श्रेयान्स्वधर्मो विगुण: परधर्मात्स्वनुष्ठितात् |
स्वभावनियतं कर्म कुर्वन्नाप्नोति किल्बिषम् || 47||
śhreyān swa-dharmo viguṇaḥ para-dharmāt sv-anuṣhṭhitāt
svabhāva-niyataṁ karma kurvan nāpnoti kilbiṣham
shreyan swa-dharmo vigunah para-dharmat sv-anushthitat
svabhava-niyatam karma kurvan napnoti kilbisham
BG 18.47: It is better to do one’s own dharma, even though imperfectly, than to do another’s dharma, even though perfectly. By doing one’s innate duties, a person does not incur sin.
When we do our swa-dharma (prescribed occupational duties), there is a two-fold advantage. It is in tune with our disposition. Hence, it is as natural to our personality as flying is to a bird and swimming is to a fish. Secondly, since it is comfortable to the mind, it can almost be done involuntarily, and the consciousness becomes free to be engaged in devotion.
Instead, if we abandon our duties thinking them to be defective, and take up another’s duties unsuitable for our nature, we struggle against the innate inclination of our personality. This was exactly Arjun’s situation. His Kshatriya nature was inclined to military and administrative activities. Events drove him to a situation where it was necessary to participate in a war of righteousness. If he were to shirk from his duty and withdraw from the battlefield to practice austerities in the forest, it would not help him spiritually, for even in the forest, he would not be able to get away from his inherent nature. In all likelihood, he would gather the tribal people in the jungle and become their king. Instead, it would be better for him to continue doing his duty born of his nature, and worship God by offering the fruits of his works to him.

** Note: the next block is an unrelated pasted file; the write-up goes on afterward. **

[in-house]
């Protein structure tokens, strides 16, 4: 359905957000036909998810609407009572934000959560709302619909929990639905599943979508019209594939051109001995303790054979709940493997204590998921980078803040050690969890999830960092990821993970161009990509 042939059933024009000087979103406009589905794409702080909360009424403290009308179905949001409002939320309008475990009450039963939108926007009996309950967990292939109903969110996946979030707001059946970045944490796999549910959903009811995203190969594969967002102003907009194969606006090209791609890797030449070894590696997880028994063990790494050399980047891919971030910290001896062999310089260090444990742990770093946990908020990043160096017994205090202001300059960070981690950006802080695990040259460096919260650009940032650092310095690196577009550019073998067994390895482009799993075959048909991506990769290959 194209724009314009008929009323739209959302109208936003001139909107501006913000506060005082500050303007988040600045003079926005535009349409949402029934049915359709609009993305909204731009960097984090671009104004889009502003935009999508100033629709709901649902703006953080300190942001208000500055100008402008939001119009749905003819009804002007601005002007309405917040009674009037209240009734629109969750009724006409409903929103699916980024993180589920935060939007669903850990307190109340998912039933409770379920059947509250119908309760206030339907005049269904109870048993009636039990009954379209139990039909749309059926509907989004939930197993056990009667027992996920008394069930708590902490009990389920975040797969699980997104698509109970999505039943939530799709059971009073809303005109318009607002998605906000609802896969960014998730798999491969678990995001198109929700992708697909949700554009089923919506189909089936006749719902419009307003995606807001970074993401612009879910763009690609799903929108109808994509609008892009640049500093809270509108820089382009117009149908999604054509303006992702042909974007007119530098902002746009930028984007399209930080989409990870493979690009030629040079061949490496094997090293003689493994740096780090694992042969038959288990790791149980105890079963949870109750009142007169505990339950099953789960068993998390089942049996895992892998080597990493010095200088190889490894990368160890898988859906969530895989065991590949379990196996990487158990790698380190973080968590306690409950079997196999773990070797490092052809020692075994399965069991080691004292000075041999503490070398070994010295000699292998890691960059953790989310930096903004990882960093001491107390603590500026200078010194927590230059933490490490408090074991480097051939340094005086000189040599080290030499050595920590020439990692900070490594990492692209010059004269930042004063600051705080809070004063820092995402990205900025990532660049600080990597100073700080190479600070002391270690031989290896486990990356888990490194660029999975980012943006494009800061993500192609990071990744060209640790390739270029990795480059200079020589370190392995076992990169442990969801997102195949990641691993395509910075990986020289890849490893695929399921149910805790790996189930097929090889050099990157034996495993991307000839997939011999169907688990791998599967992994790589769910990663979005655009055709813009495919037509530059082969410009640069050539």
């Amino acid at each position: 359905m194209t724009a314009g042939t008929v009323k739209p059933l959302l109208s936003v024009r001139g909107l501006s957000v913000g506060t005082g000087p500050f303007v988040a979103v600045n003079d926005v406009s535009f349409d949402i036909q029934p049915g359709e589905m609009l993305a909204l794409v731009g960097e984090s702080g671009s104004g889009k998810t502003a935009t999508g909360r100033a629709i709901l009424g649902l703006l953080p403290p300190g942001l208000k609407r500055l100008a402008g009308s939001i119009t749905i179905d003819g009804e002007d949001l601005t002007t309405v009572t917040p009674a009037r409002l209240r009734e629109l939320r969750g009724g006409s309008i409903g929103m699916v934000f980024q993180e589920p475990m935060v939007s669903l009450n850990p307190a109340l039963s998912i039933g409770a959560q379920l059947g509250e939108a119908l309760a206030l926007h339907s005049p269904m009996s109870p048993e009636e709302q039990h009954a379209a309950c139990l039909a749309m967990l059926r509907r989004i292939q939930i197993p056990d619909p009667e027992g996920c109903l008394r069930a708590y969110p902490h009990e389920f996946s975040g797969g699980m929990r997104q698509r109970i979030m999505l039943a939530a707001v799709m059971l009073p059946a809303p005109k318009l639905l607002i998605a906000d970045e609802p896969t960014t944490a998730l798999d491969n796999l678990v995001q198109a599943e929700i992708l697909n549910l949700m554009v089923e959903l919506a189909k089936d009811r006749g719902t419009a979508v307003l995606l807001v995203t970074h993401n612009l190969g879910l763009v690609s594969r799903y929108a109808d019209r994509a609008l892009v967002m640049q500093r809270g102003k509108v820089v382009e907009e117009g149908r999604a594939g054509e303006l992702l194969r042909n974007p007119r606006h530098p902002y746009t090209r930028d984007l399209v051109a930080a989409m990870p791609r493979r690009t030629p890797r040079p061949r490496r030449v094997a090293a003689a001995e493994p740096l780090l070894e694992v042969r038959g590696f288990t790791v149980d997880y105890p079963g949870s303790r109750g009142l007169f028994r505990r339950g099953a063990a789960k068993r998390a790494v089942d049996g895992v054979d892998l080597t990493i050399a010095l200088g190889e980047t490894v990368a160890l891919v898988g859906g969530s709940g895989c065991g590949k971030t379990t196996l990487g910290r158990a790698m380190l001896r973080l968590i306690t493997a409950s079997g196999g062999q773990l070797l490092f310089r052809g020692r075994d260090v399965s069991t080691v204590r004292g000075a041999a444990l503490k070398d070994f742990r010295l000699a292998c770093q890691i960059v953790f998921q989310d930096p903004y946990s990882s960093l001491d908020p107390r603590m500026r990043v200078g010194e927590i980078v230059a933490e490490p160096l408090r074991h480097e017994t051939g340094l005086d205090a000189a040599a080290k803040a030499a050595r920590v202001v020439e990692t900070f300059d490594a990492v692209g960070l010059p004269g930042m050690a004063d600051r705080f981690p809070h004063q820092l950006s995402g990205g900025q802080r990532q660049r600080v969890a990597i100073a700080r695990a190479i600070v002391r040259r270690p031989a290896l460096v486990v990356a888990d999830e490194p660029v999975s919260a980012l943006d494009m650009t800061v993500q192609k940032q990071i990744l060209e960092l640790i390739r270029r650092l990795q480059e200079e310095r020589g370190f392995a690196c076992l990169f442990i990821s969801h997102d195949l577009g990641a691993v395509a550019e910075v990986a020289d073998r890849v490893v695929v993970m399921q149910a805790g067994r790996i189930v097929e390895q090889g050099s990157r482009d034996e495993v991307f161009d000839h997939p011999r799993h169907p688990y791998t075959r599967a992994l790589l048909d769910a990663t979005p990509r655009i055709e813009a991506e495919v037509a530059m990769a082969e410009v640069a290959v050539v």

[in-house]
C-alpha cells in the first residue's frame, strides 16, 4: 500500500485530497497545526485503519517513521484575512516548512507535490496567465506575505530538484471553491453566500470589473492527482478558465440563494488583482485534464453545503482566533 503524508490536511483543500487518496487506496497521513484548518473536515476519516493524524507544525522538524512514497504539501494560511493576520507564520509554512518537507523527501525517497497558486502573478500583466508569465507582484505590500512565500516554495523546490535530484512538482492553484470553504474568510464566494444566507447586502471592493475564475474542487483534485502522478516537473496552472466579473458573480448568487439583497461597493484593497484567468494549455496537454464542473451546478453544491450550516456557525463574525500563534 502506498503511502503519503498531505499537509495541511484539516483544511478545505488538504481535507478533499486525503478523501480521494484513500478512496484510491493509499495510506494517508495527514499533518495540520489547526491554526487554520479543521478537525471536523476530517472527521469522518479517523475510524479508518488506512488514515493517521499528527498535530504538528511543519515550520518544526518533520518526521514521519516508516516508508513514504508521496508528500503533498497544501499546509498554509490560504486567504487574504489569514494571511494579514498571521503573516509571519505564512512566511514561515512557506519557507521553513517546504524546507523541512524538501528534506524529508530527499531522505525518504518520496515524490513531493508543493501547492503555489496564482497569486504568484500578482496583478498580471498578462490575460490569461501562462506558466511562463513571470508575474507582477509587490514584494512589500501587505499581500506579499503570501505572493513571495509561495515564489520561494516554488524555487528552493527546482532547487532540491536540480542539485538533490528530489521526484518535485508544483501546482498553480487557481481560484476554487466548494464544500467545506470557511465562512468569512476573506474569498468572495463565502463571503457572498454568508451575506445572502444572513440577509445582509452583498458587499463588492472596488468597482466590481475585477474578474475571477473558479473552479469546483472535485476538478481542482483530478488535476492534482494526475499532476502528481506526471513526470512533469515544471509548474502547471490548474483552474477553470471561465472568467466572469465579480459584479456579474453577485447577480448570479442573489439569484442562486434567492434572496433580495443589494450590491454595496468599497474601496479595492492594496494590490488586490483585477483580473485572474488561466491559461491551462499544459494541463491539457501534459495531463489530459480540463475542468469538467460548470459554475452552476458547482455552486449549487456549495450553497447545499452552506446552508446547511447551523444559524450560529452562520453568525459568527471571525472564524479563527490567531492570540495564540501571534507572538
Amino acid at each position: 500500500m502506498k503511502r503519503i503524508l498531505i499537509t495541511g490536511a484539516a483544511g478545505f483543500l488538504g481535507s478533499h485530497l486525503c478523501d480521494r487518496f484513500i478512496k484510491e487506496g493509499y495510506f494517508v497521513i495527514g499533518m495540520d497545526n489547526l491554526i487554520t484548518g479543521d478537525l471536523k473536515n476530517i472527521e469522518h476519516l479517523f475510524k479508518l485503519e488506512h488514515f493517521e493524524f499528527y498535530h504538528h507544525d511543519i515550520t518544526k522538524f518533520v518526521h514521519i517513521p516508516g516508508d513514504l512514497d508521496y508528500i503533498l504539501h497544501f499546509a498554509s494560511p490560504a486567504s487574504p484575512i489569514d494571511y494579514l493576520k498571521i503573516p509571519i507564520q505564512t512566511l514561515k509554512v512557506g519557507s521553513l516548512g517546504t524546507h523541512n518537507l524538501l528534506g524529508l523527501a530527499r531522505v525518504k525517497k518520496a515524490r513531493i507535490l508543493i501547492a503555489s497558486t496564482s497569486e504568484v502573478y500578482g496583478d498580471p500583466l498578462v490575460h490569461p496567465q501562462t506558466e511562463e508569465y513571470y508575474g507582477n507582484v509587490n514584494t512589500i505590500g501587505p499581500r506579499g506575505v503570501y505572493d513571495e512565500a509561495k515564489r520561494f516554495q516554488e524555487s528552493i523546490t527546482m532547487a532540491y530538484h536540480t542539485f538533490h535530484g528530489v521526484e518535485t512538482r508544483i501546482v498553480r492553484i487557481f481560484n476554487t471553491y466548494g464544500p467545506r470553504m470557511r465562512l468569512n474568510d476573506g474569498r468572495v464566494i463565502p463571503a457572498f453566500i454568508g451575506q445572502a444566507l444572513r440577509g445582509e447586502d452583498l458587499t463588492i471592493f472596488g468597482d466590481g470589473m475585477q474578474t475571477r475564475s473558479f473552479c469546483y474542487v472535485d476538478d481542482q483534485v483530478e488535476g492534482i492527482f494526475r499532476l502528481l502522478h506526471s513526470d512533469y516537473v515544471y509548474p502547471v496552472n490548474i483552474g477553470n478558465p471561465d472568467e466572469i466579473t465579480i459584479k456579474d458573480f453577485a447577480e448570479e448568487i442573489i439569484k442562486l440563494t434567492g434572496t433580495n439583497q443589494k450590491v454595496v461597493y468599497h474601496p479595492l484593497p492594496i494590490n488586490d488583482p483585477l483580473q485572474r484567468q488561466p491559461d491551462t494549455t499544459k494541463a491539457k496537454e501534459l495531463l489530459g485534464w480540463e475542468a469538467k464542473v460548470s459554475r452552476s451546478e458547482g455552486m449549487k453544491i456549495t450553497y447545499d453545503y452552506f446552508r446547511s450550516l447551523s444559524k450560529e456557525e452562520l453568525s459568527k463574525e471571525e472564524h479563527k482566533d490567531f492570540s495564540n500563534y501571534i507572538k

When one becomes spiritually accomplished the swa-dharma changes. It no longer remains at the bodily platform; it becomes the dharma of the soul, which is devotion to God. At that stage, one is justified in giving up occupational duties and engaging wholeheartedly in devotion because that is now the swa-dharma of one’s nature. For people with that eligibility, Shree Krishna will give the final conclusion in the end of the Bhagavad Gita: “Give up all varieties of dharmas and simply surrender unto me.” (18.66) However, until that stage is reached, the instruction given in this verse applies. Thus, the Śhrīmad Bhāgavatam states:
tāvat karmāṇi kurvīta na nirvidyeta yāvatā
mat-kathā-śhravaṇādau vā śhraddhā yāvan na jāyate (11.20.9)[v23]
“We must keep doing our prescribed occupational duties as long as the taste for devotion through hearing, chanting, and meditating on the leelas of God has not developed.”